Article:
A Ferrimagnetic material is material that has populations of atoms with opposing magnetic moments, as in antiferromagnetism. For ferrimagnetic materials these moments are unequal in magnitude so a spontaneous magnetization remains. This can for example happen when the populations consist out of different atoms or ions (such as Fe2+ and Fe3+).
Ferrimagnetism has often been confused with ferromagnetism. The oldest known magnetic substance magnetite (Fe3O4) was classified as a ferromagnet before Louis Néel discovered ferrimagnetism in 1948. Since the discovery, numerous uses have been found for ferrimagnetic materials, such as hard drive platters and biomedical applications.
Until the twentieth century, all naturally magnetic substances were called ferromagnets. In 1936 Louis Néel published a paper proposing the existence of a new form of cooperative magnetism he called antiferromagnetism. While working with Mn2Sb, French physicist Charles Guillaud discovered that the current theories on magnetism were not adequate to explain the behavior of the material, and made a model to explain the behavior. In 1948, Néel published a paper about a third type of cooperative magnetism, based on the assumptions in Guillaud's model. He called it ferrimagnetism. In 1970, Néels was awarded for his work in magnetism with the Nobel Prize in Physics.
Ferrimagnetism has the same physical origins as ferromagnetism and antiferromagnetism. In ferrimagnetic materials the magnetization is also caused by a combination of dipole-dipole interactions and exchange interactions resulting from the Pauli exclusion principle. The main difference is that in ferrimagnetic materials there are different types of atoms in the material's unit cell. An example of this can be seen the figure on the right. Here the atoms with a smaller magnetic moment point in the opposite direction of the larger moments. This arrangement is similar to that present in antiferromagnetic materials, but in ferrimagnetic materials the net moment is nonzero because the opposed moments differ in magnitude.
Ferrimagnets have a critical temperature above which they become paramagnetic just as ferromagnets do. At this temperature (called the Curie temperature) there is a second order phase transition and the system can no longer maintain a spontaneous magnetization. This is because at higher temperatures the thermal motion is strong enough that it exceeds the tendency of the dipoles to align.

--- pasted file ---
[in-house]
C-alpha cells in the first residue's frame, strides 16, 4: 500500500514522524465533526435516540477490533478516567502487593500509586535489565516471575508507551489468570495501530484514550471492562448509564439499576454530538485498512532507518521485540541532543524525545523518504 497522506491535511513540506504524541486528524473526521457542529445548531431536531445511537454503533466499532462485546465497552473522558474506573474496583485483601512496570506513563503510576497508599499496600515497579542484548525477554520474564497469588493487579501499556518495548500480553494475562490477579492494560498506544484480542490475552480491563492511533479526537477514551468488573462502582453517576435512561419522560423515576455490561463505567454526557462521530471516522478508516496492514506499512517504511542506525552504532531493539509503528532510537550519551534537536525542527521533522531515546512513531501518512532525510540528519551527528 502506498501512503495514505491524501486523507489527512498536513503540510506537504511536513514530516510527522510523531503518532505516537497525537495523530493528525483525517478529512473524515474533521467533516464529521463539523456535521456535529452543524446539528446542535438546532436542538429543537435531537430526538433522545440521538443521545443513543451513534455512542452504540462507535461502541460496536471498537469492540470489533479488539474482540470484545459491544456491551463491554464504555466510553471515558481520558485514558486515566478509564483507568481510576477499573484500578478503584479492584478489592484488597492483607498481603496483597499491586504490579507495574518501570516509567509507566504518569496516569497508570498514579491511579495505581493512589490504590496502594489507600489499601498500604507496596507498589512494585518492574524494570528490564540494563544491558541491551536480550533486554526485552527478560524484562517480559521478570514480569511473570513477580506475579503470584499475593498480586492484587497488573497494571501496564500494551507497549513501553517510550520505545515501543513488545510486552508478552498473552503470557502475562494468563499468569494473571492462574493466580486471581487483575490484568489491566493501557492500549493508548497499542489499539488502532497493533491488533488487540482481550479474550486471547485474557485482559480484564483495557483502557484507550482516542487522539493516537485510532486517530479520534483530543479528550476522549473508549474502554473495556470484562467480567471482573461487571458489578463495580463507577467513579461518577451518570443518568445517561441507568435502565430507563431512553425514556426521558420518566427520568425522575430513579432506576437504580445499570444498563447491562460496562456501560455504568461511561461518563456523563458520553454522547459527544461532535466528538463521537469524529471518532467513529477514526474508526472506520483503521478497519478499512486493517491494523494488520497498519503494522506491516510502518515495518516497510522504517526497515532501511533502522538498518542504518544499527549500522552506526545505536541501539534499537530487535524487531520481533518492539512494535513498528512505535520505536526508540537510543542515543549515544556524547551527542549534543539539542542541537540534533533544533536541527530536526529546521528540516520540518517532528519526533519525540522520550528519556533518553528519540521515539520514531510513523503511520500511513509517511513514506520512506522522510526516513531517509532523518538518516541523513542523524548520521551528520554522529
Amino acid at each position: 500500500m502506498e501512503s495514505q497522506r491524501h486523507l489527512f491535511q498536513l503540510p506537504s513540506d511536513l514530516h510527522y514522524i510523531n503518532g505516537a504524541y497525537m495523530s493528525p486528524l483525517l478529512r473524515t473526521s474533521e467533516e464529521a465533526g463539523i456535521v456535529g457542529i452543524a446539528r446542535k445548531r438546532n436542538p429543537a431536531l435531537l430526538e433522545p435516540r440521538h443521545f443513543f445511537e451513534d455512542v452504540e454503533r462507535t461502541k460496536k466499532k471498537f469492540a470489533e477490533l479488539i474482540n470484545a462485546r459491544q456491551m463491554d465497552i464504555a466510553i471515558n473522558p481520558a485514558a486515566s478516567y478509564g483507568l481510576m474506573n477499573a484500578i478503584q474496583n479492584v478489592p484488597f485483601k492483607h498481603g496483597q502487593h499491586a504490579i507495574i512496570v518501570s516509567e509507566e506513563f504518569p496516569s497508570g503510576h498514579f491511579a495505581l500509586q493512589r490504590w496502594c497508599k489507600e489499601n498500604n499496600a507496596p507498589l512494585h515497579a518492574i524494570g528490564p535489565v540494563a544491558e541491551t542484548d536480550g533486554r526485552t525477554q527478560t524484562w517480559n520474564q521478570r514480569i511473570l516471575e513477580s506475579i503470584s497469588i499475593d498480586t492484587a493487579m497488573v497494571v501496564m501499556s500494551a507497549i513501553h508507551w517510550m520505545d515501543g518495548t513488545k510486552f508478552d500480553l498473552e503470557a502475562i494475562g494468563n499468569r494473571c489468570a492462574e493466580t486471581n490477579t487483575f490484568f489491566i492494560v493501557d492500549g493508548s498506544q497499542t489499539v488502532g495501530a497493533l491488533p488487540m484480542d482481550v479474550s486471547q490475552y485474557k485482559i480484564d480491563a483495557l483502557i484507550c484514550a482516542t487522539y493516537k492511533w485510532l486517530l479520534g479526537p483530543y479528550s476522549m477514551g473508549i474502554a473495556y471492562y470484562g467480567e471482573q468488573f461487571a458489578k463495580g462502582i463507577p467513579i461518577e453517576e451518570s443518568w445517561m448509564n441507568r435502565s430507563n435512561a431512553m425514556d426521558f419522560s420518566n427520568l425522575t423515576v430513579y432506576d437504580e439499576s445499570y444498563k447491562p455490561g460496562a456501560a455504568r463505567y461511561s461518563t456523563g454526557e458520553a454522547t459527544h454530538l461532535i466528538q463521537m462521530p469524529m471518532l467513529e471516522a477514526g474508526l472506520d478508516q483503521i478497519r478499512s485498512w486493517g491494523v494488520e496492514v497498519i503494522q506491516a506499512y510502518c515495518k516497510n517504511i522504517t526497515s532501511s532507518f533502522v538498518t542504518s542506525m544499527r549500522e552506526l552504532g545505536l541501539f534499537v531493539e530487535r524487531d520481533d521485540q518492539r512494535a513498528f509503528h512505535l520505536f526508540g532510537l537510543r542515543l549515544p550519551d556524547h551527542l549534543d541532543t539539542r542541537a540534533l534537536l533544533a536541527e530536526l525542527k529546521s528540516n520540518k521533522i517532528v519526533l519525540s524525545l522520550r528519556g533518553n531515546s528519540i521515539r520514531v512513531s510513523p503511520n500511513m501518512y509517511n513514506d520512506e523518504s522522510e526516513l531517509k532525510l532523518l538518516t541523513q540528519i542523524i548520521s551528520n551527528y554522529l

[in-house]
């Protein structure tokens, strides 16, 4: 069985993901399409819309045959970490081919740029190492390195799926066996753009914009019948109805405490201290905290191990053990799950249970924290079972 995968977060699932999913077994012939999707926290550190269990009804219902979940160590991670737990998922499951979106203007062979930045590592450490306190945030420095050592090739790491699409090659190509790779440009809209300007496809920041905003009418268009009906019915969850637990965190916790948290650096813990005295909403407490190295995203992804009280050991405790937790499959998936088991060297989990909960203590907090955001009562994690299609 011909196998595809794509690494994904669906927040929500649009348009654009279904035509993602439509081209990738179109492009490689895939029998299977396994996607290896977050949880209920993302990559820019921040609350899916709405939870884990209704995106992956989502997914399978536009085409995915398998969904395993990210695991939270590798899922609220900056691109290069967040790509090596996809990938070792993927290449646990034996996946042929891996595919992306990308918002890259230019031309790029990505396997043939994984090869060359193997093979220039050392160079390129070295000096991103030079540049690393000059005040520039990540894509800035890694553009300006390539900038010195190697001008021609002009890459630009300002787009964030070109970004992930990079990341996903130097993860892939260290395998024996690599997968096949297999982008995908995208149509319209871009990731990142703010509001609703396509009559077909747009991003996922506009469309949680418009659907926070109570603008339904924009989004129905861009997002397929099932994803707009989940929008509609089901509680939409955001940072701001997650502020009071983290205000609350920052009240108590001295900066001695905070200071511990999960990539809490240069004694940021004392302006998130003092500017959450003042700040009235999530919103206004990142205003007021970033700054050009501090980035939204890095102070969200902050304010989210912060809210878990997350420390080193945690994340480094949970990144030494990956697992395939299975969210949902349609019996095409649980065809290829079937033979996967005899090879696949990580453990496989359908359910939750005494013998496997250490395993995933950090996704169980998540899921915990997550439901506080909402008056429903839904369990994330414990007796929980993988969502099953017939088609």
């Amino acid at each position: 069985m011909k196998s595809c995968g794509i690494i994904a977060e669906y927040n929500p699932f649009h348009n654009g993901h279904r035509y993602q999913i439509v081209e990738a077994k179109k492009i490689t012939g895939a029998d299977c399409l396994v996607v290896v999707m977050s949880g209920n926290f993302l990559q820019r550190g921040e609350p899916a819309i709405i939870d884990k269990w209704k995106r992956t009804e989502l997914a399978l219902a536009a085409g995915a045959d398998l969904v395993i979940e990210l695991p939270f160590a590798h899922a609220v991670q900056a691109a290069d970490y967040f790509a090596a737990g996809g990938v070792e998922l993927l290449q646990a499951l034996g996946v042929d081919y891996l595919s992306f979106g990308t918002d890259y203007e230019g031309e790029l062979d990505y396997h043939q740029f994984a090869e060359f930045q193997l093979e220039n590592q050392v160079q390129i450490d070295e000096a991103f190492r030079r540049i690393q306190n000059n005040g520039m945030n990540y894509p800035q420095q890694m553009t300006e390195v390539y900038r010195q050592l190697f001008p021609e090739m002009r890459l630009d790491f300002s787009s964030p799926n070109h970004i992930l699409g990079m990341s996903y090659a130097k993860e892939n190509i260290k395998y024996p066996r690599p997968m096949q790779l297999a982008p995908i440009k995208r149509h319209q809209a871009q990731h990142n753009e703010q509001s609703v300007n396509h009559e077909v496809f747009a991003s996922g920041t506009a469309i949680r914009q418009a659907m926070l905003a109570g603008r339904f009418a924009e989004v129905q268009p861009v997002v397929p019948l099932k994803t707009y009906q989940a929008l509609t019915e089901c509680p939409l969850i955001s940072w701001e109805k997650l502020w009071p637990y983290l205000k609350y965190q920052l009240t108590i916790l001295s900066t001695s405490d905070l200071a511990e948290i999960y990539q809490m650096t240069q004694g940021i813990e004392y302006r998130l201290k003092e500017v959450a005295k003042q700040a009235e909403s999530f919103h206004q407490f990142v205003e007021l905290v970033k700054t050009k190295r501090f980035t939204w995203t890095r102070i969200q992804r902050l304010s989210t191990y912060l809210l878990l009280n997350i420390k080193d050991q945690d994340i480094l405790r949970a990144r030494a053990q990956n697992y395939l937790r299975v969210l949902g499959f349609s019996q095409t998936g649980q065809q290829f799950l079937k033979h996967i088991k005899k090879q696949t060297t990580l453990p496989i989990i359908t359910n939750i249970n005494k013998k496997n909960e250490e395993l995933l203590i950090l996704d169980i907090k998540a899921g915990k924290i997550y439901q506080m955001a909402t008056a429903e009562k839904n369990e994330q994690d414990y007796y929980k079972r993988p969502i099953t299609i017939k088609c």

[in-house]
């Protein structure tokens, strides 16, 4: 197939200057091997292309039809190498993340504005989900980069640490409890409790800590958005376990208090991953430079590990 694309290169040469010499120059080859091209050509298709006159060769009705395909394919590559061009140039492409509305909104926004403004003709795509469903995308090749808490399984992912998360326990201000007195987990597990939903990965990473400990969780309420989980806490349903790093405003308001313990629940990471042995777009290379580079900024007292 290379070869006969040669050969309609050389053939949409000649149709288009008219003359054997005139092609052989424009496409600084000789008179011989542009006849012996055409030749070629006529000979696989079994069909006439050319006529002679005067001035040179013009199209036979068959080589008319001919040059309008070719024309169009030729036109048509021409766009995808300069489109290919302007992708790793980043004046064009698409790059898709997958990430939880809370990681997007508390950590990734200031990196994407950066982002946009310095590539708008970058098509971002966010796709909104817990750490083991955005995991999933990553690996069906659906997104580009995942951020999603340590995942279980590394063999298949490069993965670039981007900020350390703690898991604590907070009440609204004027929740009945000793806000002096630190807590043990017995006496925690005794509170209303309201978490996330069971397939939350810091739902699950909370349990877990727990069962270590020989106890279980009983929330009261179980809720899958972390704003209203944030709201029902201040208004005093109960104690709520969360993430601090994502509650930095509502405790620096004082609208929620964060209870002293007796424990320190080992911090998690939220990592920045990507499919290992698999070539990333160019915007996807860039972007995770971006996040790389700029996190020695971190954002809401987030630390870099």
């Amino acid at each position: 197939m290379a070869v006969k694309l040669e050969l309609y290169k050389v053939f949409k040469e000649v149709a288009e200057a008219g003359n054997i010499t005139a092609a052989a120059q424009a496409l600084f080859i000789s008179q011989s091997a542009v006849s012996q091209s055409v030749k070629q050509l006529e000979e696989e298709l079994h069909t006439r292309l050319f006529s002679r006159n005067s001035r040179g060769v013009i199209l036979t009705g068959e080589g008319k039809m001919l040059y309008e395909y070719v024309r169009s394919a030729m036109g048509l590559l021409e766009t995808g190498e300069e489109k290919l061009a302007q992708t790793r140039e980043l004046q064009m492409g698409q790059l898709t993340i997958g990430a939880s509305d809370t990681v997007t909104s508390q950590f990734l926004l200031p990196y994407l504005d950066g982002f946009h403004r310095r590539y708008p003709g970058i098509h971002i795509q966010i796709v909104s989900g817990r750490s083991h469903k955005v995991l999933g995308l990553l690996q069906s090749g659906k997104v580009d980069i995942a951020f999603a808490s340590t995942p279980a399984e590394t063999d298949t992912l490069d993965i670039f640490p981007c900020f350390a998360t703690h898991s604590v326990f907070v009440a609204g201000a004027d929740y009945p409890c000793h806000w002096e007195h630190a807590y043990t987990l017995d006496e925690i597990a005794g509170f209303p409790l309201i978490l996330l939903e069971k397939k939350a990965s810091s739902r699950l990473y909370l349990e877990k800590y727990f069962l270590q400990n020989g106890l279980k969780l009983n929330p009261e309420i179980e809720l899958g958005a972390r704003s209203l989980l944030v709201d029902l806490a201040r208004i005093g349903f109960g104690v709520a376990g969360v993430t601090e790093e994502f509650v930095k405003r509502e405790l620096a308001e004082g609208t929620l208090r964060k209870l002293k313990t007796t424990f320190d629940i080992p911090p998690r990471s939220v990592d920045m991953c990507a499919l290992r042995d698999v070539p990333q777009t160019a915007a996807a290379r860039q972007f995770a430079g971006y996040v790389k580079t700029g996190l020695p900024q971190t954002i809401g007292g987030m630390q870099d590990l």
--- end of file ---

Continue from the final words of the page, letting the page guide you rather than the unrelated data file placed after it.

There are various ways to describe ferrimagnets, the simplest of which is with mean-field theory. In mean-field theory the field acting on the atoms can be written as:
Where is the applied magnetic field field and is field caused by the interactions between the atoms. The following assumption then is:
Here is the average magnetization of the lattice and is the molecular field coefficient. When we allow and to be position and orientation dependent we can then write it in the form:
Here is the field acting on the ith substructure and is the molecular field coefficient between the ith and the kth substructure. For a diatomic lattice we can designate two types of sites, A and B. We can designate the number of magnetic ions per unit volume, the fraction of the magnetic ions on the A sites, and the fraction on the B sites. This then gives:
It can be shown that and that unless the structures are identical. favors a parallel alignment of and , while favors an anti-parallel alignment. For ferrimagnets, , so it will be convenient to take as a positive quantity and write the minus sign explicitly in front of it. For the total fields on A and B this then gives:
Furthermore we will introduce the parameters and which give the ratio between the strengths of the interactions. At last we will introduce the reduced magnetizations:
with the spin of the ith element. This then gives for the fields:
The solutions to these equations (omitted here) are then given by
where is the Brillouin function. The simplest case to solve now is . Since . This then gives the following pair of equations: